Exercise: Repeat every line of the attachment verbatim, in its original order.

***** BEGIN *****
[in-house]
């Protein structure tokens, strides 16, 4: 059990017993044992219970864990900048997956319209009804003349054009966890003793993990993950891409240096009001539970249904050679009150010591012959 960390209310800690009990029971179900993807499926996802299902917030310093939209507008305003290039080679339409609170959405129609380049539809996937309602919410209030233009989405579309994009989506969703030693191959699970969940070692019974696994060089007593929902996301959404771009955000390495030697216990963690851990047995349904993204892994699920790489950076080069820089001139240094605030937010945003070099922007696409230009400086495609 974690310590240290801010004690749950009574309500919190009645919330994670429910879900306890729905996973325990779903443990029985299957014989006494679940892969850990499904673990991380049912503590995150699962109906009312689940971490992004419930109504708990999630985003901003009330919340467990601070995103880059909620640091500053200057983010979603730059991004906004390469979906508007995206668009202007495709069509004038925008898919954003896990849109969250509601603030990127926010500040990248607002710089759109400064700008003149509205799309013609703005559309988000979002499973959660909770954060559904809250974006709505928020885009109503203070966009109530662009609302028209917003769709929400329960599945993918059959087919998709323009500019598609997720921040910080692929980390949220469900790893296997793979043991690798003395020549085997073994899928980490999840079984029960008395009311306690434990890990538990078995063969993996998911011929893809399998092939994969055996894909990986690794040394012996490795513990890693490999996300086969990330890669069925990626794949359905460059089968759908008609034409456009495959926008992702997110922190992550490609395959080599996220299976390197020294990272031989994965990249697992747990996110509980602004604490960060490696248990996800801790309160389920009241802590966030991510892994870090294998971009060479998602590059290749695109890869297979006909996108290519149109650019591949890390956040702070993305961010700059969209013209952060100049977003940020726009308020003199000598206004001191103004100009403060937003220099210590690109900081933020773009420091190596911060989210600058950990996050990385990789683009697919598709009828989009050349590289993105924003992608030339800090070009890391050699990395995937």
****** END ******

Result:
[in-house]
């Protein structure tokens, strides 16, 4: 059990017993044992219970864990900048997956319209009804003349054009966890003793993990993950891409240096009001539970249904050679009150010591012959 960390209310800690009990029971179900993807499926996802299902917030310093939209507008305003290039080679339409609170959405129609380049539809996937309602919410209030233009989405579309994009989506969703030693191959699970969940070692019974696994060089007593929902996301959404771009955000390495030697216990963690851990047995349904993204892994699920790489950076080069820089001139240094605030937010945003070099922007696409230009400086495609 974690310590240290801010004690749950009574309500919190009645919330994670429910879900306890729905996973325990779903443990029985299957014989006494679940892969850990499904673990991380049912503590995150699962109906009312689940971490992004419930109504708990999630985003901003009330919340467990601070995103880059909620640091500053200057983010979603730059991004906004390469979906508007995206668009202007495709069509004038925008898919954003896990849109969250509601603030990127926010500040990248607002710089759109400064700008003149509205799309013609703005559309988000979002499973959660909770954060559904809250974006709505928020885009109503203070966009109530662009609302028209917003769709929400329960599945993918059959087919998709323009500019598609997720921040910080692929980390949220469900790893296997793979043991690798003395020549085997073994899928980490999840079984029960008395009311306690434990890990538990078995063969993996998911011929893809399998092939994969055996894909990986690794040394012996490795513990890693490999996300086969990330890669069925990626794949359905460059089968759908008609034409456009495959926008992702997110922190992550490609395959080599996220299976390197020294990272031989994965990249697992747990996110509980602004604490960060490696248990996800801790309160389920009241802590966030991510892994870090294998971009060479998602590059290749695109890869297979006909996108290519149109650019591949890390956040702070993305961010700059969209013209952060100049977003940020726009308020003199000598206004001191103004100009403060937003220099210590690109900081933020773009420091190596911060989210600058950990996050990385990789683009697919598709009828989009050349590289993105924003992608030339800090070009890391050699990395995937």